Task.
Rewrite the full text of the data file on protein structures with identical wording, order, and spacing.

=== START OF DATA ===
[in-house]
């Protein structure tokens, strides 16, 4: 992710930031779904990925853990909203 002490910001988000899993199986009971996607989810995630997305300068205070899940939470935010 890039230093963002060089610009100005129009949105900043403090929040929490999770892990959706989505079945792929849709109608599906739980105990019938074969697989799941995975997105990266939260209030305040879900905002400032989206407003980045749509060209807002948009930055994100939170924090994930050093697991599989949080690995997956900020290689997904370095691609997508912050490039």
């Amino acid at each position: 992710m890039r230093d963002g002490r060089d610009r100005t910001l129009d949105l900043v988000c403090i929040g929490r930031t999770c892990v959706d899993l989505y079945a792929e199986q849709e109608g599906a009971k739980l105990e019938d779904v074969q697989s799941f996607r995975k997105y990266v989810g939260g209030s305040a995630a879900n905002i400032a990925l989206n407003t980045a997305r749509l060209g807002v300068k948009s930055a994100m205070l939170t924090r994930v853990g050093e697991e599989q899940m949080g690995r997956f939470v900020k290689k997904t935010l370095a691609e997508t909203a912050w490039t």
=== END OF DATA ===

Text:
[in-house]
């Protein structure tokens, strides 16, 4: 992710930031779904990925853990909203 002490910001988000899993199986009971996607989810995630997305300068205070899940939470935010 890039230093963002060089610009100005129009949105900043403090929040929490999770892990959706989505079945792929849709109608599906739980105990019938074969697989799941995975997105990266939260209030305040879900905002400032989206407003980045749509060209807002948009930055994100939170924090994930050093697991599989949080690995997956900020290689997904370095691609997508912050490039």
């Amino acid at each position: 992710m890039r230093d963002g002490r060089d610009r100005t910001l129009d949105l900043v988000c403090i929040g929490r930031t999770c892990v959706d899993l989505y079945a792929e199986q849709e109608g599906a009971k739980l105990e019938d779904v074969q697989s799941f996607r995975k997105y990266v989810g939260g209030s305040a995630a879900n905002i400032a990925l989206n407003t980045a997305r749509l060209g807002v300068k948009s930055a994100m205070l939170t924090r994930v853990g050093e697991e599989q899940m949080g690995r997956f939470v900020k290689k997904t935010l370095a691609e997508t909203a912050w490039t």